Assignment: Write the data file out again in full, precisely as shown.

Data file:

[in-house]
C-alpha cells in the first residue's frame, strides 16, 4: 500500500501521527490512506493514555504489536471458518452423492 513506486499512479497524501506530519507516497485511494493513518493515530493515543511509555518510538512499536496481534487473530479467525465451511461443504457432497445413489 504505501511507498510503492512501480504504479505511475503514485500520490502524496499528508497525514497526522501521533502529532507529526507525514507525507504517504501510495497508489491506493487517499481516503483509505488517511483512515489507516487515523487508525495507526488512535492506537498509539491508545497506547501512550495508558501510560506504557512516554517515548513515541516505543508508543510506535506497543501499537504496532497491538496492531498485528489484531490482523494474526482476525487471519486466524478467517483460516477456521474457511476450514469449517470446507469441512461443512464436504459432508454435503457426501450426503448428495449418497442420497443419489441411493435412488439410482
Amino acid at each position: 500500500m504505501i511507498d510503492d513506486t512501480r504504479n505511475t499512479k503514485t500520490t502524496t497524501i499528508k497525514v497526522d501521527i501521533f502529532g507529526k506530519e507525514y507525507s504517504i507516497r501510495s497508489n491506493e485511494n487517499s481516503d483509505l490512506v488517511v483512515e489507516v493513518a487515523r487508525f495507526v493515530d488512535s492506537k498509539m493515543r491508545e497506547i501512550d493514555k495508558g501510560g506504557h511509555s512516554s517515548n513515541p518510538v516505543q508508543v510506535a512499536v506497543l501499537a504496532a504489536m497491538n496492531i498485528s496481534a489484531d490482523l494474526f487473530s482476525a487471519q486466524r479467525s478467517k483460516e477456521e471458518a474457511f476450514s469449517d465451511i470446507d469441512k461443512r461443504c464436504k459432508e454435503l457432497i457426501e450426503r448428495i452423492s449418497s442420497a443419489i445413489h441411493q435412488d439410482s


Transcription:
[in-house]
C-alpha cells in the first residue's frame, strides 16, 4: 500500500501521527490512506493514555504489536471458518452423492 513506486499512479497524501506530519507516497485511494493513518493515530493515543511509555518510538512499536496481534487473530479467525465451511461443504457432497445413489 504505501511507498510503492512501480504504479505511475503514485500520490502524496499528508497525514497526522501521533502529532507529526507525514507525507504517504501510495497508489491506493487517499481516503483509505488517511483512515489507516487515523487508525495507526488512535492506537498509539491508545497506547501512550495508558501510560506504557512516554517515548513515541516505543508508543510506535506497543501499537504496532497491538496492531498485528489484531490482523494474526482476525487471519486466524478467517483460516477456521474457511476450514469449517470446507469441512461443512464436504459432508454435503457426501450426503448428495449418497442420497443419489441411493435412488439410482
Amino acid at each position: 500500500m504505501i511507498d510503492d513506486t512501480r504504479n505511475t499512479k503514485t500520490t502524496t497524501i499528508k497525514v497526522d501521527i501521533f502529532g507529526k506530519e507525514y507525507s504517504i507516497r501510495s497508489n491506493e485511494n487517499s481516503d483509505l490512506v488517511v483512515e489507516v493513518a487515523r487508525f495507526v493515530d488512535s492506537k498509539m493515543r491508545e497506547i501512550d493514555k495508558g501510560g506504557h511509555s512516554s517515548n513515541p518510538v516505543q508508543v510506535a512499536v506497543l501499537a504496532a504489536m497491538n496492531i498485528s496481534a489484531d490482523l494474526f487473530s482476525a487471519q486466524r479467525s478467517k483460516e477456521e471458518a474457511f476450514s469449517d465451511i470446507d469441512k461443512r461443504c464436504k459432508e454435503l457432497i457426501e450426503r448428495i452423492s449418497s442420497a443419489i445413489h441411493q435412488d439410482s